gardening in tires

Why tires? First off, they’re easy to come by; mine came from an Earth Day cleanup and from my car (after a pothole ripped a hole in one tire). In fact, people keep offering me tires, leaving me tires, etc. I say, “Start your own tire garden! Tires are a traditional gardening container in the US and worldwide, especially in developing countries. Tire gardens can be found in rural, in suburban, and in urban America, and all over the world…see examples in Guatemala, Burkina Faso, El Salvador, Mexico, Kenya, Trinidad & Tobago, and more. Continue reading Gardening in Tires (Google / Green Zone)

Teacher gets students involved in gardening (Google / CantonRep)

Read at : Google Alert – gardening

http://www.cantonrep.com/index.php?ID=414136&Category=8&subCategoryID

Lehman Middle School teacher gets students involved in gardening
document.title = “Lehman Middle School teacher gets students involved in gardening”;
Thursday, May 29, 2008


BY Jim Hillibish

Bernie Caldwell’s daughter needed a 4-H project. She settled on author Mel Bartholomew’s iconic square-foot gardening plan. And then Bernie, a teacher at Lehman Middle School, got an idea. What if the school adopted Bartholomew’s genius idea? It might solve some problems. Kids need a summer project. They need to be taught patience, but they also need a reward for their work.  The “what if” attracted Lehman teachers Anne Efremoff and Paul Palomba. They developed a lesson plan for teaching students square-foot gardening. This attracted the Stark County Farm Bureau and Gerber Lumber of Massillon, who donated $5,000 for materials. Continue reading Teacher gets students involved in gardening (Google / CantonRep)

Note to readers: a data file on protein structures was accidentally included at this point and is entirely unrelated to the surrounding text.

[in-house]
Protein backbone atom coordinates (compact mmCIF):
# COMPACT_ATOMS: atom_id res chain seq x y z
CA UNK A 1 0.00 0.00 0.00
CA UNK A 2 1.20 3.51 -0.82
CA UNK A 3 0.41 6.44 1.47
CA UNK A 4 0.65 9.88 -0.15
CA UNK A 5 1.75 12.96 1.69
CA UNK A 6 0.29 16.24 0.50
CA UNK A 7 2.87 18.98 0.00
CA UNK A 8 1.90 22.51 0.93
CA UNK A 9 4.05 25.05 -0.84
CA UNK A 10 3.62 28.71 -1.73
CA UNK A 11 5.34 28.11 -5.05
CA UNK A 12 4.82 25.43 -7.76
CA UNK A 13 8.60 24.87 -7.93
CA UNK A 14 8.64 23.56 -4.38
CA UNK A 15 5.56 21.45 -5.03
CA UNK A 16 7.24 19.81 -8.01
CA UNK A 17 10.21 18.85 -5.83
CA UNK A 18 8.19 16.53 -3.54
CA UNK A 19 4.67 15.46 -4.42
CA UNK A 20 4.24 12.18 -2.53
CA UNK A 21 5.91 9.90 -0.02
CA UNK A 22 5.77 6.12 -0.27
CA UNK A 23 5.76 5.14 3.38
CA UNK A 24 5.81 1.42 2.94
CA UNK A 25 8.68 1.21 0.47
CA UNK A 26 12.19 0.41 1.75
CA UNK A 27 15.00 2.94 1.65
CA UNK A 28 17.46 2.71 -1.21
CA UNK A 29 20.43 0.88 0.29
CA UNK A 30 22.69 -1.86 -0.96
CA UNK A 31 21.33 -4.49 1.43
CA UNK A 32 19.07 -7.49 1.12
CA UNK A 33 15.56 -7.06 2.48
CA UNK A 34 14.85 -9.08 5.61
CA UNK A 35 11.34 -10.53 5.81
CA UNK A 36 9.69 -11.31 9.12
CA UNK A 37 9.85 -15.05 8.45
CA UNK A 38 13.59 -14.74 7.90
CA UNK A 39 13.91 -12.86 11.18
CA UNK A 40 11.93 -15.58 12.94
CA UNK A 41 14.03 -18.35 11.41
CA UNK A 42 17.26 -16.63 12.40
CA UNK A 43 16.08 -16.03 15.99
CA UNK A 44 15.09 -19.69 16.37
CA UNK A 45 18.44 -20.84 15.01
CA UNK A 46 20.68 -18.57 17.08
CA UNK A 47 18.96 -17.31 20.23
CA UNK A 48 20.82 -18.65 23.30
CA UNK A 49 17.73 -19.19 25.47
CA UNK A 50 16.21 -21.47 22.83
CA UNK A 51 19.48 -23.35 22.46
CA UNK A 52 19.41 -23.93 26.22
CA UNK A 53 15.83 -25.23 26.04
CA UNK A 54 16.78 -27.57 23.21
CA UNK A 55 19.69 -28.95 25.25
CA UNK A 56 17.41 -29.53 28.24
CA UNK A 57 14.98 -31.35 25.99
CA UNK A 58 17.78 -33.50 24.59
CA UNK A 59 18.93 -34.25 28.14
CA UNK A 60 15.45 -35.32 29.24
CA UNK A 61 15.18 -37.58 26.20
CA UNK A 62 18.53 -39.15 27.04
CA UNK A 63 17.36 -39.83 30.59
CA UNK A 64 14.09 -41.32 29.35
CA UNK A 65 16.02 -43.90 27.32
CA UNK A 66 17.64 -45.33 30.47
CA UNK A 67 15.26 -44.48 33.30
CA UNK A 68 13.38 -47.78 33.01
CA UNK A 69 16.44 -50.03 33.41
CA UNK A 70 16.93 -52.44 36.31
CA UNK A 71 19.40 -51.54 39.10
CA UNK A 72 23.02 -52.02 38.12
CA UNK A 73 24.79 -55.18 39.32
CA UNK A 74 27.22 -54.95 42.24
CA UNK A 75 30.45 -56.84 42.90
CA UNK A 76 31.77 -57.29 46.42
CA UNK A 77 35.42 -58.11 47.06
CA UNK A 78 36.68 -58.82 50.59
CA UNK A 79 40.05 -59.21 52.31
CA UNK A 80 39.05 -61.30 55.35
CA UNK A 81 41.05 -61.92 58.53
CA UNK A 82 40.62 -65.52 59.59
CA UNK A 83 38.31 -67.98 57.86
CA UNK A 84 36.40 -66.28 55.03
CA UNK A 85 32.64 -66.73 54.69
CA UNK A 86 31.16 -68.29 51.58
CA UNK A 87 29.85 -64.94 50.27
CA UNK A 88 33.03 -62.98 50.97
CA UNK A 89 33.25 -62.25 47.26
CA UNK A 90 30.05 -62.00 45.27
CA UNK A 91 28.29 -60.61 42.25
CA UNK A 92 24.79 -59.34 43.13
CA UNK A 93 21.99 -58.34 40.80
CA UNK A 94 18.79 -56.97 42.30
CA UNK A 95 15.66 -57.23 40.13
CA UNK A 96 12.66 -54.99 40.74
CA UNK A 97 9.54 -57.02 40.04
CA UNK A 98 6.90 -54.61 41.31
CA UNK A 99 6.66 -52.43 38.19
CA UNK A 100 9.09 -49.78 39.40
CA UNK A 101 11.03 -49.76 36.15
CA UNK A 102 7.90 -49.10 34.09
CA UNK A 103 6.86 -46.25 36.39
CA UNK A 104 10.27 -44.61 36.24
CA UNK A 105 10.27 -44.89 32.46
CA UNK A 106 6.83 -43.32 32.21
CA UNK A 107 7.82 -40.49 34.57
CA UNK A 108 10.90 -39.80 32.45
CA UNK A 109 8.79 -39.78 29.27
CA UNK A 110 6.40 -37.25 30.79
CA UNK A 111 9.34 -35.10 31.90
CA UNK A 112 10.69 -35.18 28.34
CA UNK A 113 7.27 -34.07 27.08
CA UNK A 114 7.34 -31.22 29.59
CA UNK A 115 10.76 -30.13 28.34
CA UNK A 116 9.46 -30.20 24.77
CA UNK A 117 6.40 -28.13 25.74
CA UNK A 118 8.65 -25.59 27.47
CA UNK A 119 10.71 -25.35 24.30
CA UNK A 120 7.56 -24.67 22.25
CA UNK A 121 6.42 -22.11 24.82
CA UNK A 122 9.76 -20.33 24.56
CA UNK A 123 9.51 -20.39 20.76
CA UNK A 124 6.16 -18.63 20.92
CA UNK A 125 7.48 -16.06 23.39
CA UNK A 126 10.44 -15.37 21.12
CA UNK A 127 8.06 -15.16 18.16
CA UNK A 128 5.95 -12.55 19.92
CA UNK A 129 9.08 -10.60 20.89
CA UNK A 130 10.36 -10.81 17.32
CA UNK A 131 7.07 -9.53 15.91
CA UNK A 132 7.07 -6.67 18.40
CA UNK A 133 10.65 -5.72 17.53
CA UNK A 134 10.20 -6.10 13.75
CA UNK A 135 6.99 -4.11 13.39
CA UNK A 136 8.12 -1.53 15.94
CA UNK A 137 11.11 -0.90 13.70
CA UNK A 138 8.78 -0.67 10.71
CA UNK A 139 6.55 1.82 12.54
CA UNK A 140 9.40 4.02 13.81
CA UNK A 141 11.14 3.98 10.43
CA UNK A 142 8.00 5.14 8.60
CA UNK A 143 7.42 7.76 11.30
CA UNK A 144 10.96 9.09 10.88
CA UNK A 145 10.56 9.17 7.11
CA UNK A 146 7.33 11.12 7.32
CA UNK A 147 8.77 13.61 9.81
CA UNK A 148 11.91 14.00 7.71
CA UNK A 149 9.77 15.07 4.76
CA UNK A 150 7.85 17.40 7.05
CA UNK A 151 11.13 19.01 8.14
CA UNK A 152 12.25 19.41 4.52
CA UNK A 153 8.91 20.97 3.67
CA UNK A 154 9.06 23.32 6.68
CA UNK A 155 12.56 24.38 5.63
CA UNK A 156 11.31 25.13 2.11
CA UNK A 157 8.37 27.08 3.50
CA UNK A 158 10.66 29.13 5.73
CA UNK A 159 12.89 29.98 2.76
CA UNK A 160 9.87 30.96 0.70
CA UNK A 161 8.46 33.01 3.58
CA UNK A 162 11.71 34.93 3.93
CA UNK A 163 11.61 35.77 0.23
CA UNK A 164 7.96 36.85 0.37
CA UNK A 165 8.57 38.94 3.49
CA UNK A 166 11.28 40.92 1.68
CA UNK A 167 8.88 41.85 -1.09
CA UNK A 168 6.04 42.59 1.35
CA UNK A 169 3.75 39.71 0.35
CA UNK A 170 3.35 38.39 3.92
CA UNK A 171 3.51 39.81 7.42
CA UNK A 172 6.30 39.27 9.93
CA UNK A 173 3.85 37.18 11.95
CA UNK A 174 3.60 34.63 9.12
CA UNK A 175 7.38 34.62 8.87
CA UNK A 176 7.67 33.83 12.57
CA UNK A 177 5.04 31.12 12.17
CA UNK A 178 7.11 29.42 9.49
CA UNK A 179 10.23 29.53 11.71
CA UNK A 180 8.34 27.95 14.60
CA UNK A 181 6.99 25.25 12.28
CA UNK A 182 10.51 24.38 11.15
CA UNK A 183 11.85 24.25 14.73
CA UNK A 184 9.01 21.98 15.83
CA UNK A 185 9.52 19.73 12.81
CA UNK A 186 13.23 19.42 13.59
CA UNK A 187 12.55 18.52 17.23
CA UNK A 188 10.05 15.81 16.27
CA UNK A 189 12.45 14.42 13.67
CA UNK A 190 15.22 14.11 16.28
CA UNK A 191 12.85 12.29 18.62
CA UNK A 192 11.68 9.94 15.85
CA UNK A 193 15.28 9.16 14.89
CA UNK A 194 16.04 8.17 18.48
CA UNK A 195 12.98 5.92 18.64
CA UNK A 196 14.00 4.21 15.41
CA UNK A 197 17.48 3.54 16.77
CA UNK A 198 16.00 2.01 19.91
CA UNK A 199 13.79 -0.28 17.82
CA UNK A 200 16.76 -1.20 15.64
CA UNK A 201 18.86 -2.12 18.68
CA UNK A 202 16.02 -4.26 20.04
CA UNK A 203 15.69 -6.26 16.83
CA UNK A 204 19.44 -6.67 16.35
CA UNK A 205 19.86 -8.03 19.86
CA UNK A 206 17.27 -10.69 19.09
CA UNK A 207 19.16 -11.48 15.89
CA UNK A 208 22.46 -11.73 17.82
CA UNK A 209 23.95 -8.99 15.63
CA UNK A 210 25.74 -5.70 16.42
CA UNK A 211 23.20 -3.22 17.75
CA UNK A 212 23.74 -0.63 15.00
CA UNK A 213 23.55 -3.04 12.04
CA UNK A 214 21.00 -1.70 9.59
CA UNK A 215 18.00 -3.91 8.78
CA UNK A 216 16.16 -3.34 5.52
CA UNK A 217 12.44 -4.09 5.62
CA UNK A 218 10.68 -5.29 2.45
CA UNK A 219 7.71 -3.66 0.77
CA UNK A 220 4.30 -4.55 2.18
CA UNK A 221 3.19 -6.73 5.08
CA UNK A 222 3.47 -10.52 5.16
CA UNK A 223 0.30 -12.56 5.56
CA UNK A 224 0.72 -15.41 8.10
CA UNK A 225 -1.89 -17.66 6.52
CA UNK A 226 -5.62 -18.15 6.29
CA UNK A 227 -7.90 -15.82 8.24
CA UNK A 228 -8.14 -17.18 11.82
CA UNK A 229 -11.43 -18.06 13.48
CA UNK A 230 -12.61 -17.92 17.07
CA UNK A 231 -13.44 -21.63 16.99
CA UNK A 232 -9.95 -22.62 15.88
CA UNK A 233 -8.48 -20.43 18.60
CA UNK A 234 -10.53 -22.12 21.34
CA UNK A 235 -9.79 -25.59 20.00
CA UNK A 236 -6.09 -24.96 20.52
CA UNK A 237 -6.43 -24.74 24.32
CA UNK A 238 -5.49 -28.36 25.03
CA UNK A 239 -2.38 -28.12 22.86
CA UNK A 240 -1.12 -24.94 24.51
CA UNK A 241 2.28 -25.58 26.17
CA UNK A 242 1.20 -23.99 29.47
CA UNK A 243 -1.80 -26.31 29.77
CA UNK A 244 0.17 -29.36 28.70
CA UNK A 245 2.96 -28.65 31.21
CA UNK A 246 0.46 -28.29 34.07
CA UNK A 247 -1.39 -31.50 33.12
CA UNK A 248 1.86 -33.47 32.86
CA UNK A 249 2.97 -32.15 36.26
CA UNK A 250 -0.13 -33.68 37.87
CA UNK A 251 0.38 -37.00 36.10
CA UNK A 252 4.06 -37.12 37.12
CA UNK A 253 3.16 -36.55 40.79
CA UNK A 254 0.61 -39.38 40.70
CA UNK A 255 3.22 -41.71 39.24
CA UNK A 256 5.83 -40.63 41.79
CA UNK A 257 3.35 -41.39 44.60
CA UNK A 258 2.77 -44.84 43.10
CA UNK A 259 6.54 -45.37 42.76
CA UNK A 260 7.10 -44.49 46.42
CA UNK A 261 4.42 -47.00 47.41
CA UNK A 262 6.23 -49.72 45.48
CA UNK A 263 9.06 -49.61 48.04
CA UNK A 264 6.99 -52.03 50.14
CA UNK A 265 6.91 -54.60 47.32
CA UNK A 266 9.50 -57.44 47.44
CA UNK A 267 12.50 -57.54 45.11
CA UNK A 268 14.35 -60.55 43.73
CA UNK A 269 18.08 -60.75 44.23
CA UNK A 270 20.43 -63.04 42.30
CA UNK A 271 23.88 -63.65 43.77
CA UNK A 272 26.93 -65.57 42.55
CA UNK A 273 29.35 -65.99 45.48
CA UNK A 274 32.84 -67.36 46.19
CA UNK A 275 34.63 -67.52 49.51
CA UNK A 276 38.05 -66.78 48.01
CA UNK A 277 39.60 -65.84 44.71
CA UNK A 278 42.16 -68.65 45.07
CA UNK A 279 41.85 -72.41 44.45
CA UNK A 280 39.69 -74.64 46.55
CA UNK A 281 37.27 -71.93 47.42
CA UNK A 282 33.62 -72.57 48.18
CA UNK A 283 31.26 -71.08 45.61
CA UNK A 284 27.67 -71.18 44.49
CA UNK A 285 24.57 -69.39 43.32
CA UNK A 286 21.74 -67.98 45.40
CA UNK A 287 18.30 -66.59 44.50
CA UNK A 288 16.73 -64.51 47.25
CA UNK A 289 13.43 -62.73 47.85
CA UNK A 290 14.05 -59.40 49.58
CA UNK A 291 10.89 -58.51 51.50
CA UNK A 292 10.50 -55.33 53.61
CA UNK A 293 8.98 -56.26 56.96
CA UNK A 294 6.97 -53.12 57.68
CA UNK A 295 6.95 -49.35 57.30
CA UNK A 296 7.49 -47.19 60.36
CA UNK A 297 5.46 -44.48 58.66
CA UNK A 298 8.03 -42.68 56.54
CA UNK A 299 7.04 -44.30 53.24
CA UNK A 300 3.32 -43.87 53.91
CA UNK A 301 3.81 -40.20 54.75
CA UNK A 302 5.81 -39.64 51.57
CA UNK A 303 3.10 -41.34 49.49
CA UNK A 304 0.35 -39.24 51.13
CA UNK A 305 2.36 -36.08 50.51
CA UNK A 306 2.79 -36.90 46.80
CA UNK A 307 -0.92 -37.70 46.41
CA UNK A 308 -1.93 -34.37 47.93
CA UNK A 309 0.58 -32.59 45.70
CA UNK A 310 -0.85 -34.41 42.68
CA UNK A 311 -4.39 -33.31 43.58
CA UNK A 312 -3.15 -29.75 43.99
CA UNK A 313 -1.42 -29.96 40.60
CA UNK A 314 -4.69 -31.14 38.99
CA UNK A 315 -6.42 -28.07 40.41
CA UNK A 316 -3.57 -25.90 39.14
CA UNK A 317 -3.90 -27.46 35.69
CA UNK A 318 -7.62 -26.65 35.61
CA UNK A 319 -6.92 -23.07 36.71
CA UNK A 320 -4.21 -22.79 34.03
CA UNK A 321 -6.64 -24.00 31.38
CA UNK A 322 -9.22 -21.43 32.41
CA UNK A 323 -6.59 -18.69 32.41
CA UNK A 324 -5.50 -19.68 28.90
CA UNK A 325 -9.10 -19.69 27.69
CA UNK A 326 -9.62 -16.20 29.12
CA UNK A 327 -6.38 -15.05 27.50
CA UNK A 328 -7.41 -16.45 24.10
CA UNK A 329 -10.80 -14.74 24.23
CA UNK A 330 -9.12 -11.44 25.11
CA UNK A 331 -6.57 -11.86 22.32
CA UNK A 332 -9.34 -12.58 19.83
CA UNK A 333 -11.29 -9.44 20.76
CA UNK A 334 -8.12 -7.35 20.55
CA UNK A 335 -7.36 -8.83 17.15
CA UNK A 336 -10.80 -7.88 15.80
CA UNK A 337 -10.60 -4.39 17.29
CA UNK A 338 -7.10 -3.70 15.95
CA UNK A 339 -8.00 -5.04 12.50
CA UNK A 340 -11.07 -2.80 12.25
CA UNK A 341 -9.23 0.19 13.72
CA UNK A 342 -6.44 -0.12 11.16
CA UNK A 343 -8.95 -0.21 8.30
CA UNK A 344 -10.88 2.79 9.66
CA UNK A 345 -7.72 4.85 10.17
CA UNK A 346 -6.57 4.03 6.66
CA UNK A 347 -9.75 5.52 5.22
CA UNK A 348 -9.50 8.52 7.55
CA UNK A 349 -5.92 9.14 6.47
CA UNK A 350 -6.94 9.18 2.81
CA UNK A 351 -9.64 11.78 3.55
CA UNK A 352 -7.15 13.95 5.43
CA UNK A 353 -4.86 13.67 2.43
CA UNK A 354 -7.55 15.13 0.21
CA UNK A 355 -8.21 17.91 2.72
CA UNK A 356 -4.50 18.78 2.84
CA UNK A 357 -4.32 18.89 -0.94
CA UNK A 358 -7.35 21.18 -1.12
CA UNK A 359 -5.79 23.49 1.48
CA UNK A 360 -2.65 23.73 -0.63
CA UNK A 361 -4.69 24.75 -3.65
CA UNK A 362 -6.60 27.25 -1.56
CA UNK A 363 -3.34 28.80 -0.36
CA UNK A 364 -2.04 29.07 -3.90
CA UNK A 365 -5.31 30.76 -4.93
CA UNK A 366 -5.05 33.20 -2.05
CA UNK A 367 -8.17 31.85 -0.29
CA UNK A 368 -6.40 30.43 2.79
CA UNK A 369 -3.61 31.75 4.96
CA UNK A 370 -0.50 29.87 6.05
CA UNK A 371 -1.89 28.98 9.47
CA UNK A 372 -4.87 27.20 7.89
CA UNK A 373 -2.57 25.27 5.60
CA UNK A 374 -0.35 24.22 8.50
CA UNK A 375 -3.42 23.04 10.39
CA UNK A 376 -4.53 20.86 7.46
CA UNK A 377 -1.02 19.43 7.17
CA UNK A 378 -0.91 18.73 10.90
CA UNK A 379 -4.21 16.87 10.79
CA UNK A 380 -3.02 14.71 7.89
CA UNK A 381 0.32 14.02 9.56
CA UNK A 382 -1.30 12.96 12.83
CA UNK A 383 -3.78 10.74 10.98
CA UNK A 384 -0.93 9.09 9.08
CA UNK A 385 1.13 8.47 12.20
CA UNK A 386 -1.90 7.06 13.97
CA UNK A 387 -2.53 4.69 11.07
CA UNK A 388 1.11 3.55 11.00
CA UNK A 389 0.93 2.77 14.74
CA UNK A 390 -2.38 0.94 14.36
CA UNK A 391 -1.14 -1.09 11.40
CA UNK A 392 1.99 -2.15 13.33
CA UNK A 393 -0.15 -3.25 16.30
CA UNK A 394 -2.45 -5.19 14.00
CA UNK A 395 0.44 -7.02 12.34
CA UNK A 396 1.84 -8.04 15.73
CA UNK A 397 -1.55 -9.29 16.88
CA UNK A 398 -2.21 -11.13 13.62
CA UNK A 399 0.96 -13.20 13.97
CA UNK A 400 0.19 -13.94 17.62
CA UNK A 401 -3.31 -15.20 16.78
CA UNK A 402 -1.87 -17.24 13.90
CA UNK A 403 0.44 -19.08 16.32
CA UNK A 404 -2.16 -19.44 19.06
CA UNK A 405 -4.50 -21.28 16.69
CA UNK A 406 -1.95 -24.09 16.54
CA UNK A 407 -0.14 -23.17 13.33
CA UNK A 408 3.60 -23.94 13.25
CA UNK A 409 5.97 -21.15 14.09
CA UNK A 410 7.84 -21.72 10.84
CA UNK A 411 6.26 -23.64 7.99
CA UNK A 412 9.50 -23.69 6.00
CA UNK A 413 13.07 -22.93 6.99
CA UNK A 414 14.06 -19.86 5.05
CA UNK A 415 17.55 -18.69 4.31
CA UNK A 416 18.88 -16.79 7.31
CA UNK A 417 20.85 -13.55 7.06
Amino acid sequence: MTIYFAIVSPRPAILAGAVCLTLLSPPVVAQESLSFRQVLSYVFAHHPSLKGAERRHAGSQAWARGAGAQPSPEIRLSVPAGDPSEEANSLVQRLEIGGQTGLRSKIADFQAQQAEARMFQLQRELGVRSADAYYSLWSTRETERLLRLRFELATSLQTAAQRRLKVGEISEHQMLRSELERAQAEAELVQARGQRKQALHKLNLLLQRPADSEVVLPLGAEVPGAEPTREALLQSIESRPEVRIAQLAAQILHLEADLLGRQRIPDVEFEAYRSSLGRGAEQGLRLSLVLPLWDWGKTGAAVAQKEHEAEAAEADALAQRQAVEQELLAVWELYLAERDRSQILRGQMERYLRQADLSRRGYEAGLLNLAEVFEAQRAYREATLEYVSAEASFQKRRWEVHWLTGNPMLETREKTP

Square Foot Gardening (Google / View from the Hill)

Read at : Google Alert – gardning

http://littlehomeschoolonthehill.com/2008/05/23/square-foot-gardening/

Square Foot Gardening

That is the title of the “project” I’ve been wanting to work on for years.  For those who haven’t figured out that the name of this site (little homeshool on the HILL) might mean something… well, it does.  We live on a small mountain.  And as such, we have very, very rocky land.  The only way I’m going to have a nice veggie garden is if I build UP.  SO, that’s where Square Foot Gardening comes in. This is not a new concept either… it’s been around since I was a wee babe.  I even think my Grandad was using a variation on it (from my childhood memories… mmmm… I loved puttering with him in his veggie garden, probably doing more damage than good, but he was ever patient and ever kind – I miss you, Grandad!).  Anyhow… we’ve never managed to “get it going” here in the spring because of all the blackflies on the mountain… but this year we finally decided to just DO it – and surprisingly, we weren’t bothered that much by the blackflies after all.